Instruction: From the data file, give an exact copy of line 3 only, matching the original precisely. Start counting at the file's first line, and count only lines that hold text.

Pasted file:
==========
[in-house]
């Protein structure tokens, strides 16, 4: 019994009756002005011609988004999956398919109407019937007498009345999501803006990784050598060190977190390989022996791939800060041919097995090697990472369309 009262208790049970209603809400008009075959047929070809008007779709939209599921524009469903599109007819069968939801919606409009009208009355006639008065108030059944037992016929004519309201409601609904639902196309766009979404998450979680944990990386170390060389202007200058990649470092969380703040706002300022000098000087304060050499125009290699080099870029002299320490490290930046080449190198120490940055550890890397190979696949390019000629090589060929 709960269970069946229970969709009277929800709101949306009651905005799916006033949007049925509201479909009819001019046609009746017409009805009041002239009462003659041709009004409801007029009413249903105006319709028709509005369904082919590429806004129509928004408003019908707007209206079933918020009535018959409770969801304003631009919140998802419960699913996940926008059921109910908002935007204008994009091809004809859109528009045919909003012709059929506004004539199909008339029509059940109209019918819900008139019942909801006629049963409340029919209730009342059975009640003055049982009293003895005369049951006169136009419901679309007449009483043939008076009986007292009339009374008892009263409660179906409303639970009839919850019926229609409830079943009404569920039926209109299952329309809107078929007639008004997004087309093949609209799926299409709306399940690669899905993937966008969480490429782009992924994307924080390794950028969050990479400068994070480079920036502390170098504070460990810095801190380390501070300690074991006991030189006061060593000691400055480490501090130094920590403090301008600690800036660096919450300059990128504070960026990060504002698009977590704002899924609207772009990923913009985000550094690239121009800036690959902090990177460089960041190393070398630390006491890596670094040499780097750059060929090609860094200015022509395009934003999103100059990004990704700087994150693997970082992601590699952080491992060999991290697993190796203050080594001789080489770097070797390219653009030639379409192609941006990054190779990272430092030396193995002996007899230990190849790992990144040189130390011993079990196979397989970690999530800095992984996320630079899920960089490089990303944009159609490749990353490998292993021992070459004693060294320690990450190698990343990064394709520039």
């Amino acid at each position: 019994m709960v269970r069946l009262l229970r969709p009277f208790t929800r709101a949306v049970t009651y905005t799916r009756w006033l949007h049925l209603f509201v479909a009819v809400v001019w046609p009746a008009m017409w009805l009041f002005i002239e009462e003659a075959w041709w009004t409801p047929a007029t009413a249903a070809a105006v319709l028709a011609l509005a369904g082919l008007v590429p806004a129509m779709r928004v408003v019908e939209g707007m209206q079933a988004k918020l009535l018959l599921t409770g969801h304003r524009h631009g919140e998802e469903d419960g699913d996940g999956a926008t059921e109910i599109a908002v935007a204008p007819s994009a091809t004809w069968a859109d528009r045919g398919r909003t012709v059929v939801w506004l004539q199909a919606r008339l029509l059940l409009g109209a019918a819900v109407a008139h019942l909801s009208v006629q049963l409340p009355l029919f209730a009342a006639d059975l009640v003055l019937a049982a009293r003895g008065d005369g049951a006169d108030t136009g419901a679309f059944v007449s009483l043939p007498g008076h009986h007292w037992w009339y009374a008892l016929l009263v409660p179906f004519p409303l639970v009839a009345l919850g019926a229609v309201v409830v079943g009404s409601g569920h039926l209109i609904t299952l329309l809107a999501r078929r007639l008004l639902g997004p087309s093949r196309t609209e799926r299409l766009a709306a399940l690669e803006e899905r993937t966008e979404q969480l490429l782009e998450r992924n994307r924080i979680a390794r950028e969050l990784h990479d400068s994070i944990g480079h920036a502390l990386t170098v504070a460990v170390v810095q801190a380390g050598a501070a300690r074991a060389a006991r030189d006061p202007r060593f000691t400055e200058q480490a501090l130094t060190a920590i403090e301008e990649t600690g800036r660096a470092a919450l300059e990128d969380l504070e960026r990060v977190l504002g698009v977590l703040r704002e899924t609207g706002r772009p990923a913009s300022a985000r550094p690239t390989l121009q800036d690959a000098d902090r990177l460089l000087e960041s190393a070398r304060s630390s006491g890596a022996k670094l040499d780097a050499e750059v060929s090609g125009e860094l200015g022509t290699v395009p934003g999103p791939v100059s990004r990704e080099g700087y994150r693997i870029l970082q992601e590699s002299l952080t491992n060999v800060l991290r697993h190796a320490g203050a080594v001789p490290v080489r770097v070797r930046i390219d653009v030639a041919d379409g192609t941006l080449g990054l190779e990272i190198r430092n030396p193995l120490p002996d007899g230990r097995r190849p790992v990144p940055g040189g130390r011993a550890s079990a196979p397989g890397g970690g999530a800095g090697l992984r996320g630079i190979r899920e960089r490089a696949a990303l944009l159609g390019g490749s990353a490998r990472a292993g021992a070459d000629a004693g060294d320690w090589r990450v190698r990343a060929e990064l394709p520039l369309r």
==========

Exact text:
């Amino acid at each position: 019994m709960v269970r069946l009262l229970r969709p009277f208790t929800r709101a949306v049970t009651y905005t799916r009756w006033l949007h049925l209603f509201v479909a009819v809400v001019w046609p009746a008009m017409w009805l009041f002005i002239e009462e003659a075959w041709w009004t409801p047929a007029t009413a249903a070809a105006v319709l028709a011609l509005a369904g082919l008007v590429p806004a129509m779709r928004v408003v019908e939209g707007m209206q079933a988004k918020l009535l018959l599921t409770g969801h304003r524009h631009g919140e998802e469903d419960g699913d996940g999956a926008t059921e109910i599109a908002v935007a204008p007819s994009a091809t004809w069968a859109d528009r045919g398919r909003t012709v059929v939801w506004l004539q199909a919606r008339l029509l059940l409009g109209a019918a819900v109407a008139h019942l909801s009208v006629q049963l409340p009355l029919f209730a009342a006639d059975l009640v003055l019937a049982a009293r003895g008065d005369g049951a006169d108030t136009g419901a679309f059944v007449s009483l043939p007498g008076h009986h007292w037992w009339y009374a008892l016929l009263v409660p179906f004519p409303l639970v009839a009345l919850g019926a229609v309201v409830v079943g009404s409601g569920h039926l209109i609904t299952l329309l809107a999501r078929r007639l008004l639902g997004p087309s093949r196309t609209e799926r299409l766009a709306a399940l690669e803006e899905r993937t966008e979404q969480l490429l782009e998450r992924n994307r924080i979680a390794r950028e969050l990784h990479d400068s994070i944990g480079h920036a502390l990386t170098v504070a460990v170390v810095q801190a380390g050598a501070a300690r074991a060389a006991r030189d006061p202007r060593f000691t400055e200058q480490a501090l130094t060190a920590i403090e301008e990649t600690g800036r660096a470092a919450l300059e990128d969380l504070e960026r990060v977190l504002g698009v977590l703040r704002e899924t609207g706002r772009p990923a913009s300022a985000r550094p690239t390989l121009q800036d690959a000098d902090r990177l460089l000087e960041s190393a070398r304060s630390s006491g890596a022996k670094l040499d780097a050499e750059v060929s090609g125009e860094l200015g022509t290699v395009p934003g999103p791939v100059s990004r990704e080099g700087y994150r693997i870029l970082q992601e590699s002299l952080t491992n060999v800060l991290r697993h190796a320490g203050a080594v001789p490290v080489r770097v070797r930046i390219d653009v030639a041919d379409g192609t941006l080449g990054l190779e990272i190198r430092n030396p193995l120490p002996d007899g230990r097995r190849p790992v990144p940055g040189g130390r011993a550890s079990a196979p397989g890397g970690g999530a800095g090697l992984r996320g630079i190979r899920e960089r490089a696949a990303l944009l159609g390019g490749s990353a490998r990472a292993g021992a070459d000629a004693g060294d320690w090589r990450v190698r990343a060929e990064l394709p520039l369309r």